With spring officially upon us and the winter doldrums steadily moving into the rearview, it’s time to get out and experience all that our area has to offer. Luckily for us, there’s a lot going on to help us do just that.
After months of dull drab grayness, what better way to shake things up than to surround yourself with acres and acres of vibrantly-hued flowers – tulips to be exact.
That’s exactly what you’ll find if you venture out to Dalton Farms on Oak Grove Road in Logan Township.
Their weeks-long Tulip Festival runs from 10 a.m. to 7 p.m. each day between April 1 and April 23.
Tickets to the event get you access to the farm grounds, where you can take in the natural and cultivated beauty and much more.
“The tulips are the main attraction, but we have other things happening on the farm during that time for our customers,” said the farm’s owner Keith Dalton.
Dalton said his extended family’s ownership of the farm property can be traced back to 1790, but it’s current use came into bloom much more recently.
Dalton came into ownership of the property in 2018 and began searching for a new direction for the farm. It was a relationship, centuries in the making, that brought it all into focus.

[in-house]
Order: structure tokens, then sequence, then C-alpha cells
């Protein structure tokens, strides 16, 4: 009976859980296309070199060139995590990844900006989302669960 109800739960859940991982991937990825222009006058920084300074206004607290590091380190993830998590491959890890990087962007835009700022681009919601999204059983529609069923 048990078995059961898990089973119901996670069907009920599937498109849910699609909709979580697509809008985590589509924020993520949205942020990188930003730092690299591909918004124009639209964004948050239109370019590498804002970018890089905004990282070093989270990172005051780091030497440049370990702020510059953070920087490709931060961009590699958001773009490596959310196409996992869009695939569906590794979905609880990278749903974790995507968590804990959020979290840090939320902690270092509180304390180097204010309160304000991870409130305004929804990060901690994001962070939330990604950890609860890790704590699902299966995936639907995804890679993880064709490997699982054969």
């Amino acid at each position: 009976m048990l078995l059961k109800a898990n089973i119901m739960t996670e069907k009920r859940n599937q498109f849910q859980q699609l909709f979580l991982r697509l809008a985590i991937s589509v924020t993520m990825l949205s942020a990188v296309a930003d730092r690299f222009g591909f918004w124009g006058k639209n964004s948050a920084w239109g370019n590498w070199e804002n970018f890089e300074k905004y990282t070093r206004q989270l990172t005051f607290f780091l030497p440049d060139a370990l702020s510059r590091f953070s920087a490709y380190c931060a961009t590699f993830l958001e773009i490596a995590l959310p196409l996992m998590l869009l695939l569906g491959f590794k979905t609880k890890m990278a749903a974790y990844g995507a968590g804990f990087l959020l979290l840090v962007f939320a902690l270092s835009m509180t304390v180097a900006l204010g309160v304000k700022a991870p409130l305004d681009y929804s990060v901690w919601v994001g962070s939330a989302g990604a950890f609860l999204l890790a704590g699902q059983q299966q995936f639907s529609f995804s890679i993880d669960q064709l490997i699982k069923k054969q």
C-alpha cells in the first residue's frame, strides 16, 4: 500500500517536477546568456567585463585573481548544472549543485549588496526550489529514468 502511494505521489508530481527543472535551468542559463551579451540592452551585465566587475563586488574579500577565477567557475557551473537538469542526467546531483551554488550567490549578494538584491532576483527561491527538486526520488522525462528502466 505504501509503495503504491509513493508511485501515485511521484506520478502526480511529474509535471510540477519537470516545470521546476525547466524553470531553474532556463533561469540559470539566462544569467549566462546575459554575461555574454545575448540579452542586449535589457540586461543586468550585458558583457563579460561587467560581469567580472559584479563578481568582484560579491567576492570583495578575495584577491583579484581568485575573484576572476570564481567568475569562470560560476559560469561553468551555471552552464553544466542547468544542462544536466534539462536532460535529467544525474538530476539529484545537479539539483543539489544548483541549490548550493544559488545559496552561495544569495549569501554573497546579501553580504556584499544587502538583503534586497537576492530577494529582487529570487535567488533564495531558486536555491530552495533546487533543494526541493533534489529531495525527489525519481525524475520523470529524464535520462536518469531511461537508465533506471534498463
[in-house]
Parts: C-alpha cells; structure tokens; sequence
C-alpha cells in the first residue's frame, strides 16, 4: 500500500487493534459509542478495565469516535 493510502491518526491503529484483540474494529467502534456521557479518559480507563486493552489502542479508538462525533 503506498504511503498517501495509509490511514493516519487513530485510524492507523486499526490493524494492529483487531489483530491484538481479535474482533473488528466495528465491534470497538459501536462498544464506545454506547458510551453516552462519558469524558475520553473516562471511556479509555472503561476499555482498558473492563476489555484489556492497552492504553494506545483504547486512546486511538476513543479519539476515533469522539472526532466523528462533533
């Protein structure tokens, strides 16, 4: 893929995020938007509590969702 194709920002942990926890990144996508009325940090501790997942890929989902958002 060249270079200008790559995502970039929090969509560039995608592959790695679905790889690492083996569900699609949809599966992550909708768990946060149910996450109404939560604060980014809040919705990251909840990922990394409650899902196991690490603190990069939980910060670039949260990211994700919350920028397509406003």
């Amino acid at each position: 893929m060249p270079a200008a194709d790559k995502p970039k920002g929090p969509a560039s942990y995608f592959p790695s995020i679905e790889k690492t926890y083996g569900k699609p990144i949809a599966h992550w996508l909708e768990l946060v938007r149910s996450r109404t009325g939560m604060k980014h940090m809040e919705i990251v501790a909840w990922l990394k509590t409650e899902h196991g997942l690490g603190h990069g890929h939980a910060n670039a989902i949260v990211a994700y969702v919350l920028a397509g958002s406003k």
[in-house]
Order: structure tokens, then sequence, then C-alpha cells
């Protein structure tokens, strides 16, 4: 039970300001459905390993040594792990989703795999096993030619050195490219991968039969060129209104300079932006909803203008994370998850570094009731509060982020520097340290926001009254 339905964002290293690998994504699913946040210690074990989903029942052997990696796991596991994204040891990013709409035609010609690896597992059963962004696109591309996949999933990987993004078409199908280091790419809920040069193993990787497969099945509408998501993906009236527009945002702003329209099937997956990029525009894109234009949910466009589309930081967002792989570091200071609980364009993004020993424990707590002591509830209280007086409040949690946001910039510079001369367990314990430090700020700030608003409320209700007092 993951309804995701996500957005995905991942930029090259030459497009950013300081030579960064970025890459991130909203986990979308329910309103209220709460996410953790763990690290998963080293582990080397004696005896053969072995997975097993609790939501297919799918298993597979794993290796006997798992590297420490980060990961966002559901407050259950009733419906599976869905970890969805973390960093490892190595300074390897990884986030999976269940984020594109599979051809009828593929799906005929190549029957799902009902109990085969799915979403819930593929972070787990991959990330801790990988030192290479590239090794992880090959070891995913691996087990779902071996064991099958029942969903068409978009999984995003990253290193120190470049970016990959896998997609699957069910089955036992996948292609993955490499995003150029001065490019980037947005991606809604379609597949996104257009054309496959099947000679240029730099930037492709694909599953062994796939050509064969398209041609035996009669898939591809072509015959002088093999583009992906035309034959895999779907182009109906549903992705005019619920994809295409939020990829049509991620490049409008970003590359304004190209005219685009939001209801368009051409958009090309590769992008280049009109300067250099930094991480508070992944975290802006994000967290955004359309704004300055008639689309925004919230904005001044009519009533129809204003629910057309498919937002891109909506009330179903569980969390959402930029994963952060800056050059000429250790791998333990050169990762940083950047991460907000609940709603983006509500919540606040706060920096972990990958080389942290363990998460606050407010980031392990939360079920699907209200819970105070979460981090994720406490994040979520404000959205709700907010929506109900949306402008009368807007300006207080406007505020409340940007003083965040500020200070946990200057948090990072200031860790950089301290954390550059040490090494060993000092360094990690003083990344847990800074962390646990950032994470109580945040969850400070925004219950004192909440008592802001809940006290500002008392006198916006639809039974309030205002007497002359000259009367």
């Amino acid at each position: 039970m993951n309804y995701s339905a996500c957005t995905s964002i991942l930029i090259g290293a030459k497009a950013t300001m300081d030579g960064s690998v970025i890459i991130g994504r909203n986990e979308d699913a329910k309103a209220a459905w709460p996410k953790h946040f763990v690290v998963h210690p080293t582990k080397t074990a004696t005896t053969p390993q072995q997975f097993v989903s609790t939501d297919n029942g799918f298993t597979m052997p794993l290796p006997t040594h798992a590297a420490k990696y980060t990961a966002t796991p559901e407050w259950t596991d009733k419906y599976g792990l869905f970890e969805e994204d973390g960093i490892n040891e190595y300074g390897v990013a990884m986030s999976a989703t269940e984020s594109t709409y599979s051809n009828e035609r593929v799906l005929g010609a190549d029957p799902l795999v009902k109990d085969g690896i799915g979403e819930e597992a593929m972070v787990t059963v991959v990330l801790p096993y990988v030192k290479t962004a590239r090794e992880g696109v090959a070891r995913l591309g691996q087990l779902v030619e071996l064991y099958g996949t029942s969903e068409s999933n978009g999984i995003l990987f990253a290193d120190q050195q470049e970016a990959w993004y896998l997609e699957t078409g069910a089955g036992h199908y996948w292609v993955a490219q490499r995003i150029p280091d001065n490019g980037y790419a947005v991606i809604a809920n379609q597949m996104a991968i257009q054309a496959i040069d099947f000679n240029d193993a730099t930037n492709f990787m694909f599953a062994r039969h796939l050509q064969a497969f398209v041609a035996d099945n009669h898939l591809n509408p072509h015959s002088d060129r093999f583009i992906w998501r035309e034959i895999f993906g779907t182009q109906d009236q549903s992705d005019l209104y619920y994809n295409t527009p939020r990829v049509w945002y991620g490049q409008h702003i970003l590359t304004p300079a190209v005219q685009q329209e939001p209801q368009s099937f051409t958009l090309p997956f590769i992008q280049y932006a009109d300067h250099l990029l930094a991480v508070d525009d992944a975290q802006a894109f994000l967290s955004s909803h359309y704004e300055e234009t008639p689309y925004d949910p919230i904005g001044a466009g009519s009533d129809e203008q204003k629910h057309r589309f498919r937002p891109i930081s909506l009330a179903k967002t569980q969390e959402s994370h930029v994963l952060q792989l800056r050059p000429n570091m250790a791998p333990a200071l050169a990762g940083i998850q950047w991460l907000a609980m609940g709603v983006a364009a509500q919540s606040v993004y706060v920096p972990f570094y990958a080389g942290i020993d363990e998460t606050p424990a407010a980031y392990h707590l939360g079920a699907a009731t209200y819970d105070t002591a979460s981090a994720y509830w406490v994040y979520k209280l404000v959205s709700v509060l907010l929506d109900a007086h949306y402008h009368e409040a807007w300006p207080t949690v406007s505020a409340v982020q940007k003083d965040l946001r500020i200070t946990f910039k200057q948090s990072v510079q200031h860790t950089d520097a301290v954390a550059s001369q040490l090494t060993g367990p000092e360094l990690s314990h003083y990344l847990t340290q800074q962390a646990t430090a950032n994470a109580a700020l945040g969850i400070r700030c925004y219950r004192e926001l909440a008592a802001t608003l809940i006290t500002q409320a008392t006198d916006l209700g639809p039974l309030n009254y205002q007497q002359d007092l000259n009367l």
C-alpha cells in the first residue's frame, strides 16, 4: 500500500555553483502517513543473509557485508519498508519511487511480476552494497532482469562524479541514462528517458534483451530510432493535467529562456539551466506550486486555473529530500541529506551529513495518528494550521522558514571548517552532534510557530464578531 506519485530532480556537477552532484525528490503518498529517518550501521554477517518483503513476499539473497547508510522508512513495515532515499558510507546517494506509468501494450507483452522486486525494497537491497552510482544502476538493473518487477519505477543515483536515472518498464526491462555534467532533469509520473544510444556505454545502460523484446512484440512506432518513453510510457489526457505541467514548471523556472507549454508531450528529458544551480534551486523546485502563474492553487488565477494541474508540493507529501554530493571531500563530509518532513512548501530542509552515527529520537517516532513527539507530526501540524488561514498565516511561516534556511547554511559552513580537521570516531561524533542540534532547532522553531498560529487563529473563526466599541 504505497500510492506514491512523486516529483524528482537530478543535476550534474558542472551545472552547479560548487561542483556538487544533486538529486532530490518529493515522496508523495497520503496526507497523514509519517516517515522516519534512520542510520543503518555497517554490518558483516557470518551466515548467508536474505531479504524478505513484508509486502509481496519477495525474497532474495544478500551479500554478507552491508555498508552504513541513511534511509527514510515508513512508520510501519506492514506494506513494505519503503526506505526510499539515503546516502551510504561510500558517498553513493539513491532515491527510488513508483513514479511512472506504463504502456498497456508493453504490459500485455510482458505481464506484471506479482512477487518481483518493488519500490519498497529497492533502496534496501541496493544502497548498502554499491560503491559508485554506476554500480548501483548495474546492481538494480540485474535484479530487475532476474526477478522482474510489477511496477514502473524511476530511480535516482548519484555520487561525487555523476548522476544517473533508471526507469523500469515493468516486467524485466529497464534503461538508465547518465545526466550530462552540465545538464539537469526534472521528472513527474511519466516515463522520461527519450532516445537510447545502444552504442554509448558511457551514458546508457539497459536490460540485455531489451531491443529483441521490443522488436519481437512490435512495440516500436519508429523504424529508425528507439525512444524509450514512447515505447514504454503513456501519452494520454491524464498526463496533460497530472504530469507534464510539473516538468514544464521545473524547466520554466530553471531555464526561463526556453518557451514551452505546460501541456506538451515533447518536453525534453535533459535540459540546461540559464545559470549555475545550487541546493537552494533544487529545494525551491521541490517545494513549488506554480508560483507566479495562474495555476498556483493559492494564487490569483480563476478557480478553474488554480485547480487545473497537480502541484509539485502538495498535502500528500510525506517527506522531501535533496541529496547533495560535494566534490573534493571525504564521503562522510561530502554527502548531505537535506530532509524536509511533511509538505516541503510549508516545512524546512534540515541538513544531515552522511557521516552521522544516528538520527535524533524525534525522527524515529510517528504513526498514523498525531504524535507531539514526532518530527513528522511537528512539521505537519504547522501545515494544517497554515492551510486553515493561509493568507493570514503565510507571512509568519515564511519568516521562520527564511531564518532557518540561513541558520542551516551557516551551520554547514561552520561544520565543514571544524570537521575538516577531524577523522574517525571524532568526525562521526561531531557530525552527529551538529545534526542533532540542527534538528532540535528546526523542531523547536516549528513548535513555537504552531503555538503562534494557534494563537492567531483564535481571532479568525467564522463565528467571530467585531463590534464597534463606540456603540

Dalton said it was family friend, Chris Viereck, who specializes in agri-tourism marketing, who came up with the plan for the farm. “Chris is full of great ideas,” Dalton said of his partner Viereck. “Our families have known each other for a couple hundred years.”
Viereck said he drew inspiration for Dalton Farms’ current model from an operation elsewhere in the state. “We went and checked out another farm that does it in North Jersey, and we saw how popular it was,” Viereck said.
Now in their fourth year of flower production, the new direction is proving to be popular here in South Jersey as well. Along with the acreage of beautiful flowers, visitors to the farm during the Tulip Festival can expect to find something new to do and see practically every day of the event.